Climate changes in Finland, but how? Jouni Räisänen Department of Physics, University of Helsinki

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1 Climate changes in Finland, but how? Jouni Räisänen Department of Physics, University of Helsinki

2 Outline Some basic questions and answers about climate change How are projections of climate change constructed? How is the global climate expected to change? What about Finland?

3 Some basic questions and answers about climate change 3

4 Why is climate expected to change? Because the external factors that regulate climate are expected to change Greenhouse gas concentrations (CO 2, CH 4, etc.) Aerosol concentrations? Solar output, volcanic eruptions?? However, internal dynamics of the climate system (atmosphere, oceans, land, cryosphere) also induce climate variability may either amplify or suppress forced climate changes may be stronger or weaker than forced climate change (depending on what aspect of climate is considered, time horizon, spatial scale etc.)

5 Why is the world expected to get warmer? Because increases in greenhouse gas concentrations (particularly CO 2 ) are expected to dominate over other changes in external conditions internal climate variability The magnitude of the change will likely be amplified by positive feedback effects due to increased atmospheric water vapour reduced ice and snow cover

6 Why is future climate difficult to predict in detail? Uncertainties in external forcing magnitude of future greenhouse gas emissions how much of the emissions will stay in the atmosphere etc. Feedback effects within the climate system changes in cloudiness changes in atmospheric and oceanic circulation etc. Internal climate variability not a big issue for century-scale projections of global warming a major uncertainty for some aspects of regional climate change (particularly in the short term, when other uncertainties are still relatively small)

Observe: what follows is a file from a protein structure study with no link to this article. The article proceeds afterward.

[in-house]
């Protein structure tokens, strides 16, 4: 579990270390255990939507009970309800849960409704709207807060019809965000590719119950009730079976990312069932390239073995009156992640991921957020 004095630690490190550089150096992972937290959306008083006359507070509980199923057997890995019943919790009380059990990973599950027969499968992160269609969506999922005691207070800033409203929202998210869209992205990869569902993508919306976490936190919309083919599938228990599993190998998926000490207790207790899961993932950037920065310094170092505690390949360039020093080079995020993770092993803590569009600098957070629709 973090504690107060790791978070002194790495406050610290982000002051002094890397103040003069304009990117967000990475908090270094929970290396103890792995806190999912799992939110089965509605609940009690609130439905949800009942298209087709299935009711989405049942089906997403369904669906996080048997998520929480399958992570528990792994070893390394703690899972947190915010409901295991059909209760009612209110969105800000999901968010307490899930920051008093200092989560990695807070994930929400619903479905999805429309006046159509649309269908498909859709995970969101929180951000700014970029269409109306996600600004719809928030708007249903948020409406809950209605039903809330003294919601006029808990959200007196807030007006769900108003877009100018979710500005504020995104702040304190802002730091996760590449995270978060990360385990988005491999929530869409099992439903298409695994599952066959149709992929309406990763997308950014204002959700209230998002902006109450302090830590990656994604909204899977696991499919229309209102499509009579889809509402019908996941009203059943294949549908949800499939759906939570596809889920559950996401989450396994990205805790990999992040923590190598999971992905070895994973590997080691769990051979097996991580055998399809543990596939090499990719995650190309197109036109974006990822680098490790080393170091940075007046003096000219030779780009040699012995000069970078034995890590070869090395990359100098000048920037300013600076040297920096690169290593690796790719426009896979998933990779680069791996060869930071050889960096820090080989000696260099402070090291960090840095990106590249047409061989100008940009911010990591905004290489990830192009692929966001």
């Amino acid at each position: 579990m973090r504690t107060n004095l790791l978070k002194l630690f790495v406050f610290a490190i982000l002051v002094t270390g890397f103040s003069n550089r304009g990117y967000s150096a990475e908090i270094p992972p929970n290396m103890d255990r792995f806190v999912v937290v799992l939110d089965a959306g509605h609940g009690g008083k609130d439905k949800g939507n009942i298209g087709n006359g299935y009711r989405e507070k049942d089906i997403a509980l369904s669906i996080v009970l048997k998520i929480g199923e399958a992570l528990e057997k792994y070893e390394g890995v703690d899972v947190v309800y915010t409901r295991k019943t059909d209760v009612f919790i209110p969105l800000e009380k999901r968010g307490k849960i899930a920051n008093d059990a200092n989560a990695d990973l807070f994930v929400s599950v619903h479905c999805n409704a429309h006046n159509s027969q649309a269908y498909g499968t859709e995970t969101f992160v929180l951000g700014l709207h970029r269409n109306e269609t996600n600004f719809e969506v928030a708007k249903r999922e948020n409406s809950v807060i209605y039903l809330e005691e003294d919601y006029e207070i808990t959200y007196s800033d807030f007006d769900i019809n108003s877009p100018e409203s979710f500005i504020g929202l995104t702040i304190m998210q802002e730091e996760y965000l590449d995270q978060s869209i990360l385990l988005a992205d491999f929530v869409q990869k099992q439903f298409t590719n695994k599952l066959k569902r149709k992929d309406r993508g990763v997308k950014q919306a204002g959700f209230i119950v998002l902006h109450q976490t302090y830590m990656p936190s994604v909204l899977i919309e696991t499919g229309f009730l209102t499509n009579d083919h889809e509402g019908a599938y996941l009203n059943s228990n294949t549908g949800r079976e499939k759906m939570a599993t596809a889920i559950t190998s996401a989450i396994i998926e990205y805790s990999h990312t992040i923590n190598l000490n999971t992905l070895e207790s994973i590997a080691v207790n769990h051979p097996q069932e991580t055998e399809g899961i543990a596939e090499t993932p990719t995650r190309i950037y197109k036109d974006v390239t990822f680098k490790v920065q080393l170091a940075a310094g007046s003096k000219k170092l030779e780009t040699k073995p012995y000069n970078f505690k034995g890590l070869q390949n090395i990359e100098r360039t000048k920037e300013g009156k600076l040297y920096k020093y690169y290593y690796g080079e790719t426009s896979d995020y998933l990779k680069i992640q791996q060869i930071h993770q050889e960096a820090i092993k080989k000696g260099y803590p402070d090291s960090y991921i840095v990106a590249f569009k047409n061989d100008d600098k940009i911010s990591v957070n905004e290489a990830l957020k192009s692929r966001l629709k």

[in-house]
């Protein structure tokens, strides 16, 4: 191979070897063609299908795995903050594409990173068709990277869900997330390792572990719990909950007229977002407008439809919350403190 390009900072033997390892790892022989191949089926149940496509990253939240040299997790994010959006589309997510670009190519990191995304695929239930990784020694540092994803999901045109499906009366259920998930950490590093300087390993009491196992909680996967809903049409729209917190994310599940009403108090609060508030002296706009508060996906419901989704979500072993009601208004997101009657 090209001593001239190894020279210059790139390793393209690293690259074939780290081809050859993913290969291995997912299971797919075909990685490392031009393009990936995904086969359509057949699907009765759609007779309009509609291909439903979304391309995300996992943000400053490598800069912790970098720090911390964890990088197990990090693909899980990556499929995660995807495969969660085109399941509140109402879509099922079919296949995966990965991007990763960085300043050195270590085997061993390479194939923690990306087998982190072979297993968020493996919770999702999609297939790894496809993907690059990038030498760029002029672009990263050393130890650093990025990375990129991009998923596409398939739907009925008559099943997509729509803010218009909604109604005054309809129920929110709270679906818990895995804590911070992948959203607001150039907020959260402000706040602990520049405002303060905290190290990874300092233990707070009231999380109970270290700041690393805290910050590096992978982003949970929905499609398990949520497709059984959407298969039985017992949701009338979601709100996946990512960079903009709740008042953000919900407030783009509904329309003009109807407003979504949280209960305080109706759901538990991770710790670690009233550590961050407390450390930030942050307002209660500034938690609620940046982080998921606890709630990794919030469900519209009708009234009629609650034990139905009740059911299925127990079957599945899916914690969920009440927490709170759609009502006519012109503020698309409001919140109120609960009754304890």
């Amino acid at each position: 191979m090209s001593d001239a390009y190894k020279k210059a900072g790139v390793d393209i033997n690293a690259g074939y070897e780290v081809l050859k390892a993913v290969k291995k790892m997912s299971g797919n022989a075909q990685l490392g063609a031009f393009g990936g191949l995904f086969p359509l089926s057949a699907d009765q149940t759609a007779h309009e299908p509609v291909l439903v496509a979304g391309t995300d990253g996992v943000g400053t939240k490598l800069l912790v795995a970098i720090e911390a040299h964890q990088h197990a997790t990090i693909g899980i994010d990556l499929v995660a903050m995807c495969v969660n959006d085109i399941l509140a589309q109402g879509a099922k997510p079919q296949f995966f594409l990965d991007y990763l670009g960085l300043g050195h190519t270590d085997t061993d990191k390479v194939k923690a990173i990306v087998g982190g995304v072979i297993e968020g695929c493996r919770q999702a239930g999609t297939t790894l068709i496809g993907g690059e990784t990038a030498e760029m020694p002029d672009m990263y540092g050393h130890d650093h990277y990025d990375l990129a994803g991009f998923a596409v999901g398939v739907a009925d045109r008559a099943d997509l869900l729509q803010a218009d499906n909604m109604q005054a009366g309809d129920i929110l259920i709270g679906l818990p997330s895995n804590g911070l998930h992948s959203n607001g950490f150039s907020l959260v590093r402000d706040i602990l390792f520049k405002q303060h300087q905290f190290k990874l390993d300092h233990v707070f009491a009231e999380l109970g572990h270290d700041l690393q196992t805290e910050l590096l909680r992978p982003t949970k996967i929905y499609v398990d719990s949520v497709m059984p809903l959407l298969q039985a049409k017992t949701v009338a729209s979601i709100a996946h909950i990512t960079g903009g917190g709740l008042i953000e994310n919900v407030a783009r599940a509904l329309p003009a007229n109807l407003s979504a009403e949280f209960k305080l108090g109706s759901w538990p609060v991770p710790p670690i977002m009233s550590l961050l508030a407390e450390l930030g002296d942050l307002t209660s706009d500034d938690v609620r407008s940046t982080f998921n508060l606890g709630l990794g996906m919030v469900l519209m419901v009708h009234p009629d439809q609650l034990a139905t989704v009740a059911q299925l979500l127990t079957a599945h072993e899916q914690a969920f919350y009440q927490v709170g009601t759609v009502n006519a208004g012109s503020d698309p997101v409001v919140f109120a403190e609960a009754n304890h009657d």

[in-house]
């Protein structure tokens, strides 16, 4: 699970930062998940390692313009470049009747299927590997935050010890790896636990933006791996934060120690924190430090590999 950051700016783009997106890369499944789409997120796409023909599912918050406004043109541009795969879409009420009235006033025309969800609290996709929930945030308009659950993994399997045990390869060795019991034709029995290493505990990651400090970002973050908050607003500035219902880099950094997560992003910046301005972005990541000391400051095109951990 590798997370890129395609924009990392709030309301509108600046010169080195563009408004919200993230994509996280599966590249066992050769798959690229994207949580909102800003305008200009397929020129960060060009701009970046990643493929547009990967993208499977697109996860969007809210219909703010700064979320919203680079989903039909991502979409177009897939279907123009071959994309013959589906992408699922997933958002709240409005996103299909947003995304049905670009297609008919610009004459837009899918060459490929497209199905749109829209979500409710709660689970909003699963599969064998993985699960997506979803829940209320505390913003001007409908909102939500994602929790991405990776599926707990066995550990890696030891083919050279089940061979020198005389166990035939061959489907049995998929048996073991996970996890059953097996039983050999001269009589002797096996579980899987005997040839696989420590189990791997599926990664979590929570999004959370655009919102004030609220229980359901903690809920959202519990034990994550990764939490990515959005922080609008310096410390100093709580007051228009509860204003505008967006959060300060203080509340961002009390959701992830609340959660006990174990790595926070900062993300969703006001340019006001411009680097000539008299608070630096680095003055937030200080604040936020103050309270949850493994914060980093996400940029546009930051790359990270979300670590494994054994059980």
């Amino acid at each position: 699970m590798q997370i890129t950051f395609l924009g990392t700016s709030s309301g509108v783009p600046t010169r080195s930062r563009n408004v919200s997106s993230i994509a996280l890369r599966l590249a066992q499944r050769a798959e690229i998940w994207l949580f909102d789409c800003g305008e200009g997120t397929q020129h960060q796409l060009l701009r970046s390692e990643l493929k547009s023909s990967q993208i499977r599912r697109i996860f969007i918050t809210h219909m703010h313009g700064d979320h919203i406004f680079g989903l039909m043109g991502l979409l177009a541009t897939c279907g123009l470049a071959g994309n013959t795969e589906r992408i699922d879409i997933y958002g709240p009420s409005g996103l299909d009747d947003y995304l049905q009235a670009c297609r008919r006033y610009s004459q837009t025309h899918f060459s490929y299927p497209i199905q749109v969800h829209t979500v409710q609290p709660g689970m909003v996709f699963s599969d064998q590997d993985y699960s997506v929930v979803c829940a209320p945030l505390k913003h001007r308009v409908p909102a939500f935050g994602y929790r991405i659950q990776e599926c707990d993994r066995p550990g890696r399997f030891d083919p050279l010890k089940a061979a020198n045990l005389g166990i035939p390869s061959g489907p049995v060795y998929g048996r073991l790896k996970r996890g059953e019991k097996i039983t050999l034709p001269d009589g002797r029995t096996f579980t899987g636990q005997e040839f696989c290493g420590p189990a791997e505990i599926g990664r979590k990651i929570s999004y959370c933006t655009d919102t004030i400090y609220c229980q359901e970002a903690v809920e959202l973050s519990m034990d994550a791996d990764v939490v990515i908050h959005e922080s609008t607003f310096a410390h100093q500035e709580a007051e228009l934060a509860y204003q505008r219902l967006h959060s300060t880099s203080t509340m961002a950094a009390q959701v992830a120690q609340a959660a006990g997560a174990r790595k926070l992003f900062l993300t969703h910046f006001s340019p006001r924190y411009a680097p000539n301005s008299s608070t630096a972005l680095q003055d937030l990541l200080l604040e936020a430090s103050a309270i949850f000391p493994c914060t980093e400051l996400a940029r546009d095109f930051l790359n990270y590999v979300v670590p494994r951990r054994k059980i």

7 How are projections of climate change constructed? 7

8 How are forecasts (or projections ) of climate change constructed? Greenhouse gas and aerosol emissions Assumptions about population, economy, technology etc. Greenhouse gas and aerosol concentrations Carbon cycle model etc. Climate change Climate model Each step of the calculation has its own sources of error.

9 Scenarios: CO 2 emissions and concentrations Emissions (10 9 t / year) Concentration (ppm) Growth of population and economy vs. development of cleaner technology? To stop the increase in CO 2 concentration, larger emission reductions are required than assumed in any of these six SRES scenarios

10 Construction of climate change projections (ii) External factors affecting climate (e.g., greenhouse gas concentrations) as a function of time Atmos. Land Ocean Ice Climate model: laws of nature as a computer program, as well as the current knowledge allows Long weather forecast Climate = statistical properties of weather

11 Global climate model (traditional set-up) Atmosphere Land surf. Ocean Sea ice Exchange of heat ( ), water ( ) and momentum ( ) between the model components Other components (carbon cycle, interactive vegetation, atmospheric chemistry...) are included in many of the most recent models.

12 Structure of an atmospheric model Global 3-dimensional grid (D ~ D ~ 2 ~ 200 km; ~30-50 levels) Primitive equations time derivatives of temperature, wind, pressure, humidity etc. in each grid point Time integration (Time step ~ 30 min, for 100+ years New time derivatives in each step.) 30 min years

13 Primitive equations x F fv x p u y u v x u u t u F y fu y p v y v v x v u t v p c p Q p c RT p T y T v x T u t T p RT p 0 p y v x u S q p q y q v x q u t q S X p X y X v x X u t X The same equations as used in weather forecast models Nearly exact description of atmospheric physics (in principle) Difficulty: sub-grid scale source terms: F x, F y, Q, S q Water vapour

14 Observed vs. simulated changes in global mean T, (IPCC 2007) observed simulated observed simulated Sun + volcanoes + greenhouse gases + aerosols (58 simulations by 14 models) Sun + volcanoes (19 simulations by 5 models)

15 How is the global climate expected to change? 15